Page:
TO SHEAR A PIG JUNE 25, 2013
In his statement that he won't be handing over Jason Bourne-impersonator Edward Snowden to the Americans, Russian President Vladimir Putin said something that made that record-scratching halt! sound in the brains of most English-speakers who heard it. "In any case, I would not like to deal with such issues because it is like shearing a pig," Putin said. "There's lots of squealing, and little fleece."
Okay, so Putin doesn't want to shear a pig—great? Poor, relieved pig? And: what?
What it means is that it is useless, thankless work: pigs, after all, have no fleece. It is an old, if rather obscure Russian saying that comes from a series that can be best described as "the Devil is a moron" series. The original is: "The devil sheared a pig—lots of squealing, but little fleece." (Also: "The devil struck flint against rock, and got a shower of goblins and mermaids.")
The pig shearing comment, as it was presented to the American public, sounded like something Borat would say, and that is because most things sound ridiculous when translated literally—which is why, yes, I'm about to say it, Borat's speech was so funny to our American ears. I frequently run into this issue myself when, offhand, I caution an American friend about someone's "cockroaches" (psychological issues scurrying around the recesses of a normal-seeming brain), or describe someone as a "dick descended from the mountain" (a stranger or interloper), or describe someone as a "cunt with ears" (a ridiculous, useless human), or warn them that they'll be "biting their elbows later." (If you've ever tried it, you'll know it's pretty much impossible and it is a folksy Russian way of saying "you'll regret it." As in, you'll be so twisted by the coulda, shoulda, you'll be trying, futilely, to bite your elbows.)
They sound ridiculous, right? Well, sure, but only to a foreign ear. What if the journalists translating Putin had quoted him as saying "there's no use crying over spilled milk," or "seeing the big picture," instead of going with the literal translation: "why worry about your hair if you've lost your head?"
When Russians hear something like this, though, they intuitively understand all the textures—social, historical, literary—that are wound into these phrases. "This is Putin working the lowest common denominator," says Leah Gartel, a Moscow linguist. "He knows what the simple people like. He has a good head on him, so when he says things like 'we'll whack 'em [the terrorists] in the outhouse,' he is saying things in a way we understand and like." Sounds a lot like Bush, and even Obama, no? It is the cultural, down-home dog whistle meant to signify to the President's subjects that he is one of the people, just a regular guy with a nuclear briefcase.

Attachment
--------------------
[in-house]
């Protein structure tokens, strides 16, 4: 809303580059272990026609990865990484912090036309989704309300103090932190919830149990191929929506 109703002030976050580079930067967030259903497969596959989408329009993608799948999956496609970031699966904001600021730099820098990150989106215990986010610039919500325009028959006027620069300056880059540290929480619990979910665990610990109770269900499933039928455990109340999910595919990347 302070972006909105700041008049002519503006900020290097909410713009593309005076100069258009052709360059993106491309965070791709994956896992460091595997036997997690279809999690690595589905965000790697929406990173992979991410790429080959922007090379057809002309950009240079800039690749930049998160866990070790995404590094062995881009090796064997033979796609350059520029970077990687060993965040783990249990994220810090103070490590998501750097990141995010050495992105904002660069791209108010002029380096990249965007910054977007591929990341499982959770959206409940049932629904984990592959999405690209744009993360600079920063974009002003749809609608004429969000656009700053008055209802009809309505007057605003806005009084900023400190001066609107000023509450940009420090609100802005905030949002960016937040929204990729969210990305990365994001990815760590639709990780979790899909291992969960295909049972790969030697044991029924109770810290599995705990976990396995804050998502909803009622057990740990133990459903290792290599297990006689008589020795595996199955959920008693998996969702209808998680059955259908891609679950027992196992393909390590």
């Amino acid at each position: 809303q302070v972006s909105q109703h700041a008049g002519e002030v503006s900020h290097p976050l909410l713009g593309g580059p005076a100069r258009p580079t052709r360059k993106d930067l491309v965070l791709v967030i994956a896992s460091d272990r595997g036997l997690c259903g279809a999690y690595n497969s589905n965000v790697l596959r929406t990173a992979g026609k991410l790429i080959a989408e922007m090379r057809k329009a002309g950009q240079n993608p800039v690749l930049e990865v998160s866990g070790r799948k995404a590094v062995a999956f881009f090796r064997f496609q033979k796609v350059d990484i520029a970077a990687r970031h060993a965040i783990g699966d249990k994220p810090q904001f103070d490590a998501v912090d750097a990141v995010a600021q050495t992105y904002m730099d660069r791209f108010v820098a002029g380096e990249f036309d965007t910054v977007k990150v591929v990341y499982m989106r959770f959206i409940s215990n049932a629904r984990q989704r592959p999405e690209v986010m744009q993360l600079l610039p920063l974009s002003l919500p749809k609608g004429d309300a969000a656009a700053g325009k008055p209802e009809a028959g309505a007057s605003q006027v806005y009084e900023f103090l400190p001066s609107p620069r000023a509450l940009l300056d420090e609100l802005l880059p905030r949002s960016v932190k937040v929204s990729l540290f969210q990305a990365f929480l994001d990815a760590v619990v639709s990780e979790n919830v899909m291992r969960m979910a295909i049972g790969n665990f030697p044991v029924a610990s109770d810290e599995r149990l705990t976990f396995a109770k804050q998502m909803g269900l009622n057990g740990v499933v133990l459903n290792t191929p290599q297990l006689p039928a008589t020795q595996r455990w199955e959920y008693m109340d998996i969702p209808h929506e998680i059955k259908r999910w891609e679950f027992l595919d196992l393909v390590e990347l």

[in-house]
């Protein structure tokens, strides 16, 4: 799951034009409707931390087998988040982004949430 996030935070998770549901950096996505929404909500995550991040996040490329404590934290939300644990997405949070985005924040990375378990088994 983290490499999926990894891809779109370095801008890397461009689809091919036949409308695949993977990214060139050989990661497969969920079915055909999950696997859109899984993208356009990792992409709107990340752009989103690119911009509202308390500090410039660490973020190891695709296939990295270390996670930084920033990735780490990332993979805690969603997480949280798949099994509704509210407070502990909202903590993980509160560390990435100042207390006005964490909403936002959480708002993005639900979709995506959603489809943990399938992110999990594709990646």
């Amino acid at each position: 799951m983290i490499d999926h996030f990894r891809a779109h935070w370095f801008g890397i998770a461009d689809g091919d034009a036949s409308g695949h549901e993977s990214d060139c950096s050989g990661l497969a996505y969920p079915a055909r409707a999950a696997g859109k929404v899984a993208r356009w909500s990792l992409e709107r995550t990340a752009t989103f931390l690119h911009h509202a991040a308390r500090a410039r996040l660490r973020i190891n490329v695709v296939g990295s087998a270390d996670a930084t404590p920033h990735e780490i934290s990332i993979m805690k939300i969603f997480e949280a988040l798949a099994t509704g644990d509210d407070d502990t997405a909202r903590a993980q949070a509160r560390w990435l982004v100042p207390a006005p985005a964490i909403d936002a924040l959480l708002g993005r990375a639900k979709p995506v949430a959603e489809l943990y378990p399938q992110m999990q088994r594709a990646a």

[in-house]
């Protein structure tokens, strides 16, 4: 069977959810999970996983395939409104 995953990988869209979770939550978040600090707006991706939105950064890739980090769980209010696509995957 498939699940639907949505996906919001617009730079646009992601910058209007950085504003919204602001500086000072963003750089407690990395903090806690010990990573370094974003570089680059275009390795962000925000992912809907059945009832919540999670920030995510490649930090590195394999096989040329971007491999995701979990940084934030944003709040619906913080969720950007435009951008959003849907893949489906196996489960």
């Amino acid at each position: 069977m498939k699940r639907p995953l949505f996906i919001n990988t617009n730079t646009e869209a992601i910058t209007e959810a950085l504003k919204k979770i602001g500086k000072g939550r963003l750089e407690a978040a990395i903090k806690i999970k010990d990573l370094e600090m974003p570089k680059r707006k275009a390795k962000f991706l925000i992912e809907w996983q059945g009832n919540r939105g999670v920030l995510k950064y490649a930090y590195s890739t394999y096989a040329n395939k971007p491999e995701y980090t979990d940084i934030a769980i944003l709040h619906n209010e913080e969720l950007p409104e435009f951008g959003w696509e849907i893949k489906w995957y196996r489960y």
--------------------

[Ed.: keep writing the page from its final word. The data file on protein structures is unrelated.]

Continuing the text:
Putin loves doing this. He loves citing folksy idioms, and using crude, often scatalogical imagery. Sometimes, he even uses prisonyard slang. The problem in Russia, however, says Maxim Kronhaus, a prominent scholar of the Russian language, is that the folksy idioms are becoming less and less recognizable to the Russian public, especially the younger generations. "It’s leaving the language, the culture of these proverbs is fading," says Kronhaus. "Today’s children don’t know these phrases."
Which is why, perhaps, Russia's government is forcing the country back into a dystopian traditionalism. But that's a story for another time.
UPDATE: Josh Chafetz, an associate professor of law at Cornell, wrote in pointing out the following:
It’s not just a Russian expression – from Sir John Fortescue’s Governance of England, ch. X (written in the late-fifteenth century): “And so his hyghnes shall haue theroff, but as hadd the man that sherid is hogg, muche crye and litil woll.” (Modernized: “And so his highness shall have thereof, no more than had the man who sheared his hog--much cry and little wool.”) It’s a warning to the monarch not to implement policies that will greatly upset the people (much cry) but produce little by way of tangible revenues to the crown (little wool).
Looks like I'll be using "shearing a pig" any time anyone proposes a costly, PR-oriented policy.